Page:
Unlock the Muse – August 27, 2019

I took my boys shopping for school supplies this past weekend. It’s finally happening. They will return to school in a matter of days. Vacation time must come to an end.

With writing, sometimes you need to take a break, and that’s okay. But it’s equally important to return to writing. If your vacation is coming to an end, make the most of it. Revel in your last moments of freedom and relaxation. Then prepare yourself to return to your routine. Go to bed on time. Set your alarm clock. Wake up, and write.

Here’s your writing prompt for this week:

Imagine you see a coworker in his car, pulling out of your work parking lot. He’s crying. Why?

Can’t imagine your coworker in tears? How about that girl at the coffee shop drive-thru? Or your neighbor’s groundskeeper? What scenario has this person so upset? Create a back story for this person and drop them into a conflict that ends in tears.

Vacation time might be over, but there’s always room for play time. Here’s a roll of the Rory’s Story Cubes to help inspire some fun!


Happy writing!

Gallow’s Hill, by Charles F. French: A Review

When I saw ATY’s 2019 Reading Challenge prompt #30, a book featuring an elderly character, I instantly thought of Gallow’s Hill, by Charles F. French. I’ve had this book in my e-library since shortly after it was released, but I hadn’t yet had the chance to read it. This book, second in the series The Investigative Paranormal Society, features a group of men in their 60s who help people in their community with ghostly or demonic problems.

In this book, the members of the Investigative Paranormal Society are approached by a land developer who is interested in acquiring a certain property in order to build a casino. The property has a long history of disaster and misfortune, and there are rumors of paranormal activity. At the same time, one of their members is dealing with a personal crisis from his past that impacts his effectiveness as part of the team.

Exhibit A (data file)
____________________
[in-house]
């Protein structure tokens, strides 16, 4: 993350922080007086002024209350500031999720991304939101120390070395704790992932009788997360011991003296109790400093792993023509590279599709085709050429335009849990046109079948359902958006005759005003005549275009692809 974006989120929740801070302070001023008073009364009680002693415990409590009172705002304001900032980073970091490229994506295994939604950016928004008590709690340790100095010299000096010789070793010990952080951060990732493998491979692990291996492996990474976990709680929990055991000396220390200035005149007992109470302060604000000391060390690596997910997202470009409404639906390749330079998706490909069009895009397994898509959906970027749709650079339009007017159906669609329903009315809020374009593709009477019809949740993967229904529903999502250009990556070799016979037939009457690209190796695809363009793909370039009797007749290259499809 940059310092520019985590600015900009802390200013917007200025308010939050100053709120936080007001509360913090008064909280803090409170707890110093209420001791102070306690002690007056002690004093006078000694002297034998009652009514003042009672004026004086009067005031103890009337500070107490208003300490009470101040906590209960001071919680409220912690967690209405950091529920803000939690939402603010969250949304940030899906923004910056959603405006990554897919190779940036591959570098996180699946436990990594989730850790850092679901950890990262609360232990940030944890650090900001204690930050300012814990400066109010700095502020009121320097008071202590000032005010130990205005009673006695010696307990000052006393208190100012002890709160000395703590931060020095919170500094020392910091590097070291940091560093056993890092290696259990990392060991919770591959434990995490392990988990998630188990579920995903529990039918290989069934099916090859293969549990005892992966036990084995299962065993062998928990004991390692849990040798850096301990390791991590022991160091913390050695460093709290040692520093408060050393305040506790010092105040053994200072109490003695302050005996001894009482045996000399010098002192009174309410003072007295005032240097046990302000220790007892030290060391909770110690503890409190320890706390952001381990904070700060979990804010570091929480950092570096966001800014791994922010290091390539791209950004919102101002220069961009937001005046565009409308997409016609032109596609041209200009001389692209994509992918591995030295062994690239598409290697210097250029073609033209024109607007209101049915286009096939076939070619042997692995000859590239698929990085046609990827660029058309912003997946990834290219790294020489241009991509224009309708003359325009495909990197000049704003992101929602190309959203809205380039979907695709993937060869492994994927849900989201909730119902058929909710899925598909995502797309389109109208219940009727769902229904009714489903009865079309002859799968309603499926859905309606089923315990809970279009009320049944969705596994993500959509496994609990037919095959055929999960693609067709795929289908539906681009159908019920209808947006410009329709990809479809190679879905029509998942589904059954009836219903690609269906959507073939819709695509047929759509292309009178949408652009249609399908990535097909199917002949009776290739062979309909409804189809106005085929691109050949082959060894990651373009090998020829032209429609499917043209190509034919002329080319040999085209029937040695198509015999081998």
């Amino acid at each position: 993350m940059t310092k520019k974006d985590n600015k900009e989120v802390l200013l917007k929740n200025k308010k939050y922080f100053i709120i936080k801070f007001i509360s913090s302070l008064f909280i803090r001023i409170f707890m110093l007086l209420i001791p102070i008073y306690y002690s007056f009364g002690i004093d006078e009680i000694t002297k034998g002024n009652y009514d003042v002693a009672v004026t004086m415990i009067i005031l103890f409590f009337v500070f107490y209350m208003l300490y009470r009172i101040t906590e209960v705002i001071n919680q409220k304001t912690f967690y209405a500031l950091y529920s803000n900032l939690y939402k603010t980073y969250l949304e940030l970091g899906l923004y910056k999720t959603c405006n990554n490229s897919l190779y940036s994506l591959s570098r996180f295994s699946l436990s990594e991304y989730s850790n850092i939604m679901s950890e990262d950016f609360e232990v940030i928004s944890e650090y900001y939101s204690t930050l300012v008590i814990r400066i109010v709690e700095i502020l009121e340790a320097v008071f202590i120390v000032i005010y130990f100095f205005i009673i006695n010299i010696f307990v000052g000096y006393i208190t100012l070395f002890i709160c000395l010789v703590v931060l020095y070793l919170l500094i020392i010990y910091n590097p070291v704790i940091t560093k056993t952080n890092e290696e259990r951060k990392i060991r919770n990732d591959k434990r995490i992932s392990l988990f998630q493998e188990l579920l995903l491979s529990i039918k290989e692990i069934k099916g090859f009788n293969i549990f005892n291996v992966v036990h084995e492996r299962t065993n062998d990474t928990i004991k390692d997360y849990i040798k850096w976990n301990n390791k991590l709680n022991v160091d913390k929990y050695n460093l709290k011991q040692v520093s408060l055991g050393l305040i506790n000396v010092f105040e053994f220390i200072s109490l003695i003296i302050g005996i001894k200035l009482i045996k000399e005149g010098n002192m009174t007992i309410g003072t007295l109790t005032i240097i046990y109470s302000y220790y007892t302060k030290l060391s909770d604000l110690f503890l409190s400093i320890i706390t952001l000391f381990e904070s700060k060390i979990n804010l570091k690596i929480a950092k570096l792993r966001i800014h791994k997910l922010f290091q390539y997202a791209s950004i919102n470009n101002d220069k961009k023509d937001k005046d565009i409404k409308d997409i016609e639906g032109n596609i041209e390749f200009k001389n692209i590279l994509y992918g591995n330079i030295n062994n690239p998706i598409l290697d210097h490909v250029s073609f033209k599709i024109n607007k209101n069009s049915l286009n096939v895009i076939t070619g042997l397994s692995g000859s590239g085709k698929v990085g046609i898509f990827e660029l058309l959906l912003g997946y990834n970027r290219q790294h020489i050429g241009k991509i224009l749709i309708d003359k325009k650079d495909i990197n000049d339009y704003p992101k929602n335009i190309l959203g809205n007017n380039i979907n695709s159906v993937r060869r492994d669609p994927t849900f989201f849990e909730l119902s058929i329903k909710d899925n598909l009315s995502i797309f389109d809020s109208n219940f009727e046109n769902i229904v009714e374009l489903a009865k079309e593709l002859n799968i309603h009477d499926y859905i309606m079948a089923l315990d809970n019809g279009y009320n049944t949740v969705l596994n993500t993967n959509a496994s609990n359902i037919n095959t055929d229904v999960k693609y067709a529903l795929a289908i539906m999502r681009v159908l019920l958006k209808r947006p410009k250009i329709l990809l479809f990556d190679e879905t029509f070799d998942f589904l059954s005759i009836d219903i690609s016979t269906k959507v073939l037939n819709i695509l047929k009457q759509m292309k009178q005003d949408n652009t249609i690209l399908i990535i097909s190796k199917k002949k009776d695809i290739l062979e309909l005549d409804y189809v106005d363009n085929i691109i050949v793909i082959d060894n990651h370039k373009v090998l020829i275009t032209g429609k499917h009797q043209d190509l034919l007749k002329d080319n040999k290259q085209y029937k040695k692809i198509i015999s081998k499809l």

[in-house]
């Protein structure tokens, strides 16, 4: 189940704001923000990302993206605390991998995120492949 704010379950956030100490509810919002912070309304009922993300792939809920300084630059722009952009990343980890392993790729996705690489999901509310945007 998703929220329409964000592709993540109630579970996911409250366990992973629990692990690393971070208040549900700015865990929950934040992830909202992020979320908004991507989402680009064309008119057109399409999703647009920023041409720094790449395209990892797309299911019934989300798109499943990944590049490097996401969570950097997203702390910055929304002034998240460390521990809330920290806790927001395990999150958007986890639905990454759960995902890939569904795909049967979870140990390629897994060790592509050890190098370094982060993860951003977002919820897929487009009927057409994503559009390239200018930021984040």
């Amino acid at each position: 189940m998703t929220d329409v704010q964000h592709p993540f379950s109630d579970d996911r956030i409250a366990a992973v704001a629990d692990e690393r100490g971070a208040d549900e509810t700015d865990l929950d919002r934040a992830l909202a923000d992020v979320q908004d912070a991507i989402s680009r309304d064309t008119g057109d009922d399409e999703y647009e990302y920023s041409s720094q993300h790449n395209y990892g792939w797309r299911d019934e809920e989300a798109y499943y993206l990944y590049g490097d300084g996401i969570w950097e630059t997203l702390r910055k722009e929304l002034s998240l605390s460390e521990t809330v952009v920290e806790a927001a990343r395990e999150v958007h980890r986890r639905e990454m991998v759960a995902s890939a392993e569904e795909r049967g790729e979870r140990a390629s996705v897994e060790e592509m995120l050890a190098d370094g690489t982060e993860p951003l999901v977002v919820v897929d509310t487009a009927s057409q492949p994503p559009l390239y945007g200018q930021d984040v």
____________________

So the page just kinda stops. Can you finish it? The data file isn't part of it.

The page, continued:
The characters is this story have depth and history. They feel like real people. I couldn’t help but get caught up with them in their investigations, especially as things took a dangerous turn. The suspense in this book is great.

I read the first book, Maledicus, some time back and though that book wasn’t quite all I’d hoped for, I was intrigued by French’s idea of a group of retired gentlemen who fought ghosts. I knew I would check out the next book, and I’m really glad I did. I enjoyed book two very much. I’m looking forward to the next installment of the Investigative Paranormal Society.

A Soldier’s Duty, by Jean Johnson: A Review

It was not hard to find a book to fit Popsugar’s 2019 Reading Challenge prompt #20, a book set in space. I love science fiction, and my shelves are full of books that qualify. I ended up choosing A Soldier’s Duty, by Jean Johnson, book one in the series Theirs Not to Reason Why. Someone in my book club stumbled on this series and presented it to the rest of us as a really fun read. We even made arrangements for the author herself to come to one of our meetings, and so this book jumped to the top of my space book options.

In this series opener, we meet Ia, a precog who is plagued by visions of the future where her home world is devastated. In order to prevent this from coming to pass, Ia enlists in the Terran United Planets military. This first installment encompasses Ia’s enlistment, initial training and her first tour of duty.

There is a lot of world building involved in this first book, and I had some difficulty getting into the story. Still, it is well written, with a great deal of realistic detail, especially in regards Ia’s basic training experiences. I think the bigger payoff will be in the remainder of the series where the story can develop further on this foundational world building.

I thoroughly enjoyed the opportunity to meet Jean Johnson in person and talk with her about her books and her experiences as an author. I look forward to reading the rest of this series and more by Jean Johnson. Besides this military sci-fi novel, I also had the opportunity to check out another of Johnson’s series – a paranormal romance series, the Sons of Destiny. This series is also a lot of fun.

The Reptile Room, by Lemony Snicket: A Review

For the 2019 Popsugar Reading Challenge prompt #3, a book written by a musician, I chose to read The Reptile Room, by Lemony Snicket. I chose this book because it was the only one I found on my shelves that fit the category. I started the Series of Unfortunate Events last year, reading the books aloud with my eldest son, and he has been happy to continue it with me.

Book two finds the unhappy Baudelaire orphans in a new home with a new guardian, their Uncle Monty (who isn’t truly their uncle). Uncle Monty is a collector of reptiles, and is delighted to introduce his new charges to his passion. For a while, things seem to be going well for the Baudelaires, especially after the disastrous events of book one. They even begin to think they could be happy here.

However, it isn’t long before their nemesis, Count Olaf arrives on the scene. But he has disguised himself as Uncle Monty’s newly hired assistant, and no one but the children recognize his true identity. And so it falls once more to the children to save themselves.